Toddlers can be a little destructive, right? It’s up to us—their parents and caregivers—to give them something to build…so they can knock it down, of course.

But there’s a lot to be learned in the process.

They don’t call them “building blocks” for nothing. There’s a reason that one of the first toys we introduce to babies is a set of blocks. Aside from being flat-out fun (their destructive tendencies notwithstanding), blocks help babies and toddlers hone their fine motor skills, develop their senses, and more.


How much should they be able to stack?

If you hand a block to a baby, they may be inclined to chew on it. Soon enough, they’ll figure out how to hold two blocks and bang them together. And once they start stacking them—you guessed it—they knock them down. It’s all developmentally appropriate. A 15 month old can usually stack 2 blocks, while an 18 month old should be able to stack at least 4. And by 3 years old, structures begin to look more realistic.

Blocks—and the activity of stacking—help young children explore the concept of cause and effect while learning with their senses. “What will happen if I place this here?” they wonder. Feeling the cool plastic (or dense wood) in their hands, detecting weights and textures, and listening to banging and tumbling give their brains some great data to crunch.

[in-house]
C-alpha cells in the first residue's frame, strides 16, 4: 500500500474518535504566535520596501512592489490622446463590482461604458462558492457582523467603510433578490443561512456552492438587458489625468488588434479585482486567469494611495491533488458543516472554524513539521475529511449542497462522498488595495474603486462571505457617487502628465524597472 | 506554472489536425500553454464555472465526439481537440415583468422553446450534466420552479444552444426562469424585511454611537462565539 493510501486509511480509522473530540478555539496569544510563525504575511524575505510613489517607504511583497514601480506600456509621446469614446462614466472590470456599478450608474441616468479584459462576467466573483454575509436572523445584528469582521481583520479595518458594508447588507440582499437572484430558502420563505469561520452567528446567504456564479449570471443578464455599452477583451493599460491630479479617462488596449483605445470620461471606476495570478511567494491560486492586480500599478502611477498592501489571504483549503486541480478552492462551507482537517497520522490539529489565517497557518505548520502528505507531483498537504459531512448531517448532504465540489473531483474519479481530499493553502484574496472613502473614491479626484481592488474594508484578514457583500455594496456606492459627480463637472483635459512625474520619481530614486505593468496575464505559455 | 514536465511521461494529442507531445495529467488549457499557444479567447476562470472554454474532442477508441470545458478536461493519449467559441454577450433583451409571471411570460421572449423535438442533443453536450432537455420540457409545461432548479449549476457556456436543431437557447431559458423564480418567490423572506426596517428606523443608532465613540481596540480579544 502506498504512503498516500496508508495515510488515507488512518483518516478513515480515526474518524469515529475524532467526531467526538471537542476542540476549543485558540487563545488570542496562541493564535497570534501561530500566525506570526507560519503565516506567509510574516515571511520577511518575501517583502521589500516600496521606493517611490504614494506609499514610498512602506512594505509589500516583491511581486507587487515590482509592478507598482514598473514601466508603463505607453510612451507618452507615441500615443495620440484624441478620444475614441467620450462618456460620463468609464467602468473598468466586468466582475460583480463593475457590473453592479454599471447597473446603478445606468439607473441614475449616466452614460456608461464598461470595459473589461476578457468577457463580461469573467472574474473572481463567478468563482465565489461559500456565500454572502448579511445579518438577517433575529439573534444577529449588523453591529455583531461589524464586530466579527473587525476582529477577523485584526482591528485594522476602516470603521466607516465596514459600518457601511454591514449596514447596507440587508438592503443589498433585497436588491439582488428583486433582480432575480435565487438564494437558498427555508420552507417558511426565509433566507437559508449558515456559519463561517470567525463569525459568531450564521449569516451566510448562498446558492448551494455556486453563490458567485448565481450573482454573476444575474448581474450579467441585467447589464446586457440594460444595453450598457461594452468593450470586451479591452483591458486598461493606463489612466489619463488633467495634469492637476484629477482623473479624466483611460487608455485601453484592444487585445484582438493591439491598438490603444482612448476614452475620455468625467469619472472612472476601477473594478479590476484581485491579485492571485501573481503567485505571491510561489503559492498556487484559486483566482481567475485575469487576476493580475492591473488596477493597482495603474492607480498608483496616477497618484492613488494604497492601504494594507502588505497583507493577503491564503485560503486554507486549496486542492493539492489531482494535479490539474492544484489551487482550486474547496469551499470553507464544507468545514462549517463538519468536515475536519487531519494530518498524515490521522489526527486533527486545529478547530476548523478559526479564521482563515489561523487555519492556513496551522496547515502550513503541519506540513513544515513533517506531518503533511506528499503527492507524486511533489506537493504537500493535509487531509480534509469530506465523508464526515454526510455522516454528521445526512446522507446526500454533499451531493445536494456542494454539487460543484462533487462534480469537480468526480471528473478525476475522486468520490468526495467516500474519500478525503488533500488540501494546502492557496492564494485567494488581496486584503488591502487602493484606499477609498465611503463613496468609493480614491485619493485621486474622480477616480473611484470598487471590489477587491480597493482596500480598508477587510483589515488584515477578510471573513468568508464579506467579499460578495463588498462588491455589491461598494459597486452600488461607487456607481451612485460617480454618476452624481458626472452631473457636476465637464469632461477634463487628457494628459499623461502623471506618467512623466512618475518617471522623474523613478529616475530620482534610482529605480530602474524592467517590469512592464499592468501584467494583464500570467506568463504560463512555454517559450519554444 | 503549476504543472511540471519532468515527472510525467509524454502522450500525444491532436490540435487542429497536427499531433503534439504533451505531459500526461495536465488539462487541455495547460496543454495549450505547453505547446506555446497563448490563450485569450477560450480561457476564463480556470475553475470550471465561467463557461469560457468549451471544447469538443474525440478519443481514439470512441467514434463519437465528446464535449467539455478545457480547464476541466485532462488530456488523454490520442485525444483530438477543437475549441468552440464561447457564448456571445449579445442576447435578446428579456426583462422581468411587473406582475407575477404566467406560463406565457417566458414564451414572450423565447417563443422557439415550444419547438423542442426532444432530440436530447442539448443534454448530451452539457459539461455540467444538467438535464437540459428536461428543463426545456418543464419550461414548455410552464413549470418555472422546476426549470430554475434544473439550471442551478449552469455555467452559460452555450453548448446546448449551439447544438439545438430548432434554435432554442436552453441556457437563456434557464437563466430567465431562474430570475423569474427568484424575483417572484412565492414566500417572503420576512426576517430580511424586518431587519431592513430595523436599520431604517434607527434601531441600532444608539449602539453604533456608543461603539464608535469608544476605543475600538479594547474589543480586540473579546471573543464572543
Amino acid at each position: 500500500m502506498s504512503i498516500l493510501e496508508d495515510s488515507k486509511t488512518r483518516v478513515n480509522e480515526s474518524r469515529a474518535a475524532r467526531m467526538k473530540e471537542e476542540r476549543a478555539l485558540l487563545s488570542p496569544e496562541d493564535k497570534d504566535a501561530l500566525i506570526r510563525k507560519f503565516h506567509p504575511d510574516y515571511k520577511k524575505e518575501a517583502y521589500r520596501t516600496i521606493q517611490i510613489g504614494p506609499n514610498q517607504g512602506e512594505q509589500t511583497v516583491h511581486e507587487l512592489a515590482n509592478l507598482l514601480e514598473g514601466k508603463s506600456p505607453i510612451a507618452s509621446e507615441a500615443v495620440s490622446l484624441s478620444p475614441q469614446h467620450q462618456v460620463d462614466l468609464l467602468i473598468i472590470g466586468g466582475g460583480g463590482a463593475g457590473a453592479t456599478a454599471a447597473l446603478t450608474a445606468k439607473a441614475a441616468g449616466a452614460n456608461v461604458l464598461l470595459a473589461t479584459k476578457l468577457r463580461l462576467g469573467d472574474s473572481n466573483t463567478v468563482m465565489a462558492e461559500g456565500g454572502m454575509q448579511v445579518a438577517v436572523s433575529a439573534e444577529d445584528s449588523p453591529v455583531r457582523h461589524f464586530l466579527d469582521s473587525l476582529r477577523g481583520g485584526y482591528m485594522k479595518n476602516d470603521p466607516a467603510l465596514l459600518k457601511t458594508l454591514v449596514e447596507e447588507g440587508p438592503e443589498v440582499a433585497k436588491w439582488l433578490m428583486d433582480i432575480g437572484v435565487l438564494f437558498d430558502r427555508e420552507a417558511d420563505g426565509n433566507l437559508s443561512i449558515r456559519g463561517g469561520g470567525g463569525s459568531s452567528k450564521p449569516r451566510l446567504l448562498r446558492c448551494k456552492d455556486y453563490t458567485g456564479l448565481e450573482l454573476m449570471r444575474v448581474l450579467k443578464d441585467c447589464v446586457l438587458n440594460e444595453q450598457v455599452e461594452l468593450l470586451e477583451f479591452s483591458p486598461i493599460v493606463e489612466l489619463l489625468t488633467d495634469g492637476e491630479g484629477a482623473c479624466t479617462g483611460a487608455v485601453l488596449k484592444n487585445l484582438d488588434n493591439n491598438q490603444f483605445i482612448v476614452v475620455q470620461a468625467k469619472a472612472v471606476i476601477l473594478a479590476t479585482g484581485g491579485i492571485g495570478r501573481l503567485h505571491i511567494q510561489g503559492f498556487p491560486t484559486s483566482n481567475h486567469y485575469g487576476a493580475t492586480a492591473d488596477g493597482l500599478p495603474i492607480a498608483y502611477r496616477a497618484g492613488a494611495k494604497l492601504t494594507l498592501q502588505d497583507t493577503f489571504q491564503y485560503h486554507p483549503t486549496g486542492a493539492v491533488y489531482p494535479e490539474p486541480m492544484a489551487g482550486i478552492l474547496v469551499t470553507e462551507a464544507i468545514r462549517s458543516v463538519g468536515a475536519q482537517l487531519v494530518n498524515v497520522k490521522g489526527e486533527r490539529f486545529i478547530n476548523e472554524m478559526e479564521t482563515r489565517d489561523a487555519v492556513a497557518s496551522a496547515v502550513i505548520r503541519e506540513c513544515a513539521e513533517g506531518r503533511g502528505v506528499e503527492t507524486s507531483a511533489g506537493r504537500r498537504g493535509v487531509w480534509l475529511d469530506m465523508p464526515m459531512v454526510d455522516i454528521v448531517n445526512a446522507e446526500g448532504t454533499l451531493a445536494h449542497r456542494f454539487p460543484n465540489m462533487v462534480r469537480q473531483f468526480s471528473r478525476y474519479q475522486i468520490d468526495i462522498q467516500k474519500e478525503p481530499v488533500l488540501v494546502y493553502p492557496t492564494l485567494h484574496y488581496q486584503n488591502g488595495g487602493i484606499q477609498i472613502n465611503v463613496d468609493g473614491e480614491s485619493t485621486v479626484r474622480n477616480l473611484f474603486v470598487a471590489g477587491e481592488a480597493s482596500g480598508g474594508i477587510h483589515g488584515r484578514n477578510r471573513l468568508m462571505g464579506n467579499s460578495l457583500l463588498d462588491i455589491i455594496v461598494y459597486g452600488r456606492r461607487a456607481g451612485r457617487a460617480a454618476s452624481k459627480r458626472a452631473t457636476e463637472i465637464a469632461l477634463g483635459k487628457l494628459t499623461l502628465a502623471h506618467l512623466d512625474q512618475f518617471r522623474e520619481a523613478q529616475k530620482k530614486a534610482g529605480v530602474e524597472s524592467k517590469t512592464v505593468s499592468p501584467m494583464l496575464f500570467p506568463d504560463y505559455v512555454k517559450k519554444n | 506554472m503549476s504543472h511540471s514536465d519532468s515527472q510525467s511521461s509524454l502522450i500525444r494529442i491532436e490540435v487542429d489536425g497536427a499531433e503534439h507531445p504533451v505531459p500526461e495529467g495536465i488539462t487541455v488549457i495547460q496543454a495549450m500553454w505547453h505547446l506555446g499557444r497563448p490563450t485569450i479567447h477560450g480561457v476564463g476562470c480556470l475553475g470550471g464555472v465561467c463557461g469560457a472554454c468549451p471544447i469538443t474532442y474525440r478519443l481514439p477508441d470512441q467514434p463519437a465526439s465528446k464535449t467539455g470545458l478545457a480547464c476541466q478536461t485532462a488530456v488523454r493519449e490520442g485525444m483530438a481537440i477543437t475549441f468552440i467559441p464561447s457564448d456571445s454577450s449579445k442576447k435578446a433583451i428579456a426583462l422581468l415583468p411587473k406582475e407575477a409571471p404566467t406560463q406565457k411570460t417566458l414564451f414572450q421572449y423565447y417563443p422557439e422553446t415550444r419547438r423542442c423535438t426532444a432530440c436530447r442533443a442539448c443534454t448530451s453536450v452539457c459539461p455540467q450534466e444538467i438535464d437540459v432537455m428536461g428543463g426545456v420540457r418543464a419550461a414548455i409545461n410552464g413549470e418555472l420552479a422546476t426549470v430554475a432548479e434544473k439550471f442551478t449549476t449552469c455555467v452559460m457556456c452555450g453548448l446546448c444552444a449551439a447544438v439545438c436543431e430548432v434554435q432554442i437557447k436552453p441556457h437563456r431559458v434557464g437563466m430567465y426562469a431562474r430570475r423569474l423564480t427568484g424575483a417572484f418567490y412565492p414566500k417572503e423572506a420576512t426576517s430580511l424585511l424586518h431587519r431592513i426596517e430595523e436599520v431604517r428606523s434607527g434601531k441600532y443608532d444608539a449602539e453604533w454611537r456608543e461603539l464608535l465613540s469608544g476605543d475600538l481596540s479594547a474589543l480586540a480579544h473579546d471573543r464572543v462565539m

Blocks may help your future mathematician or gymnast!

Stimulating all areas of development, block play gives babies and toddlers practice with the “intentional grasp and release” skill as well as:

  • Building and sorting
  • Learning sizes, lengths, symmetry, comparison
  • Identifying letters and numbers (if they’re using traditional blocks)
  • Hand-eye coordination and depth perception
  • Sense of accomplishment

Plus, there’s the added bonus of core work (if only it were this easy for us!). Sitting on the floor and stacking items gets tiny bodies used to engaging their stabilizing muscles to reach and move their arms about.

 Tips to make block and stacking play more fun for everyone:

  • Put safety first. For the child’s sake as well as your own (have you ever stepped on a block?), ensure that items are not thrown, eaten, or played with in high-traffic areas
  • Mix it up. Introduce toddlers to various types of blocks and stackables to keep interesting:
    • Classic blocks
    • Nested blocks
    • Stacking rings or pegs
    • Pancakes—learn at breakfast
    • Cheese and crackers—learn at lunch
    • Coasters—always handy
    • The possibilities are endless!
  • Teach something. While the child is playing, count the blocks. Ask them what happens if they stack too many or remove one from the bottom. Have them show you which block is on top and which is on the bottom. You get the idea.
  • Get in there and play. Face it, stacking is fun and it’s something you can enjoy together—even if they knock down your creation.